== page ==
Trip Database Blog

Liberating the literature


April 2012

TILT – survey time

Following on from my recent post about TILT (click here) I’ve decided to get the wisdom of the crowd to try and improve things – I really don’t want to give up on the idea.

So, if you can spare five minutes then please take the survey – click here.


Donation update

At the time of writing this our PayPal account has £1,388.98 – which is great (if you’ve not given you still can via this link – please do!).  Donations ranged from £1 to £250 and seeing them come in was very humbling for me.  A massive thanks to Ben Goldacre (yes, that Ben Goldacre – Bad Science fame) who tweeted the following to his 189,000 followers on twitter.

can u think of a way that @JRBtrip can fund the excellent TRIP database? Vastly cheaper than NHS Evidence, better imho.

In addition, I also asked people who didn’t donate why they didn’t donate and here’s the response:

  • I hardly use TRIP – 52.6%
  • I like TRIP but not enough to pay for it – 26.3%
  • I can’t afford it – 24.6%
  • I want TRIP to continue and grow but I’m hoping other people will pay for it! – 19.3%

 I’m not sure what I gained from asking this, just curious I suppose!

As mentioned above we’re still interested in generating more income, for more of an idea of our plans, click here.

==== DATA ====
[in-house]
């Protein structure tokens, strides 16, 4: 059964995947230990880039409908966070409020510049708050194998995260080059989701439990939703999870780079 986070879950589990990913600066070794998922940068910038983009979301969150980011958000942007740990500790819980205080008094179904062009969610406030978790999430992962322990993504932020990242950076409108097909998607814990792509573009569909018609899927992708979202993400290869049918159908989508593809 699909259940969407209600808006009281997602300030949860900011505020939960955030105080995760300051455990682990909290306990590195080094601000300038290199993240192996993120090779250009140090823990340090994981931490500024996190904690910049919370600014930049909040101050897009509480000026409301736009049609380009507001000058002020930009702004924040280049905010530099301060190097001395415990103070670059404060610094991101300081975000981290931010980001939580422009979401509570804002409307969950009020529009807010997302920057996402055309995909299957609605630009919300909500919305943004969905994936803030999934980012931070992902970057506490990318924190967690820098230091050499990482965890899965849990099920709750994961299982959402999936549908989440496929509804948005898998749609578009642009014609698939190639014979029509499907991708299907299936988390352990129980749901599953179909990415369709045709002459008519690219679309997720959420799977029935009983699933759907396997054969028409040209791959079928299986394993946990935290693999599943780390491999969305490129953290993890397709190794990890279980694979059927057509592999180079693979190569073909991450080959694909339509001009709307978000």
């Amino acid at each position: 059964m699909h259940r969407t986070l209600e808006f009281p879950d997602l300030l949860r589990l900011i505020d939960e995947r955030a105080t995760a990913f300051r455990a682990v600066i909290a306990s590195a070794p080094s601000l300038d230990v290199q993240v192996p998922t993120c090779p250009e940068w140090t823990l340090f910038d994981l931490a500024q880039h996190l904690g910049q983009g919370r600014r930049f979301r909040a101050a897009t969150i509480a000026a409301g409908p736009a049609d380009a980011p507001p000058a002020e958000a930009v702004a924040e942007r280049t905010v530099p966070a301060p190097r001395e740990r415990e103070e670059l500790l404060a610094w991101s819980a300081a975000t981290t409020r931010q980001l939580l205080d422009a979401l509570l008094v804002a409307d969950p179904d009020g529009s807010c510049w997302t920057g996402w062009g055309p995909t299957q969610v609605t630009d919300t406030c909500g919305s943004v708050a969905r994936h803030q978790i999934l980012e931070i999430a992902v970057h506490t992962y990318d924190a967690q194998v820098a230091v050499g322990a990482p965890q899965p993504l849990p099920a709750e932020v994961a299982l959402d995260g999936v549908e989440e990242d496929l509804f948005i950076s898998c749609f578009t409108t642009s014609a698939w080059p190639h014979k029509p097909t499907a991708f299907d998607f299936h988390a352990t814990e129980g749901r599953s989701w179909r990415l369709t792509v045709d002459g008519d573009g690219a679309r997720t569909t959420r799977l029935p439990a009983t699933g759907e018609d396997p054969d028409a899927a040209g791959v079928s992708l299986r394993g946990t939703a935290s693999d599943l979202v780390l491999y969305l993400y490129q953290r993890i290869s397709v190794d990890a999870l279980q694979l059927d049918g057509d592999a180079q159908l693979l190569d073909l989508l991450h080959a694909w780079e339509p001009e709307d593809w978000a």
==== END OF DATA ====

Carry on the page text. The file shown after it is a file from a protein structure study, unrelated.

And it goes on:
Rapid versus systematic reviews – part 2

A search was undertaken to identify articles that compared rapid reviews to systematic reviews, further articles were identified following feedback on a list promoted via the evidence-based health mail list and various forms of social media. The list of identified articles can be found here.

Without a clear appreciation of the best way to summarise the documents, I’ve gone with a number of lessons I’ve observed from the literature combined with some personal observations.  Your feedback and suggestions for improvements would be appreciated.

Lesson 1: The notion of a rapid-review is ill-defined. However, introducing one methodology isn’t necessarily appropriate. What is important is transparency behind the process.
Observation 1: The methodology behind systematic reviews varies a great deal as well. Also, what constitutes rapid? In the literature it was typically less than 5 weeks. A lot of my work is undertaken in less than 5 hours. So, I’m very supportive of the notion of transparency.

Lesson 2: The tension between speed and accuracy is a common theme.
Observation 2: While it may appear obvious it’s important that it’s made explicit.

Lesson 3: Rapid reviews tend to look at a focused question while systematic reviews will typically look at broader topics. Also, they tend to focus on efficacy or effectiveness while not be used to examine safety, economics or ethics.
Observation 3: I’m not sure how accurate this statement is. However, I do know the broader the question the less likely it is be answerable quickly.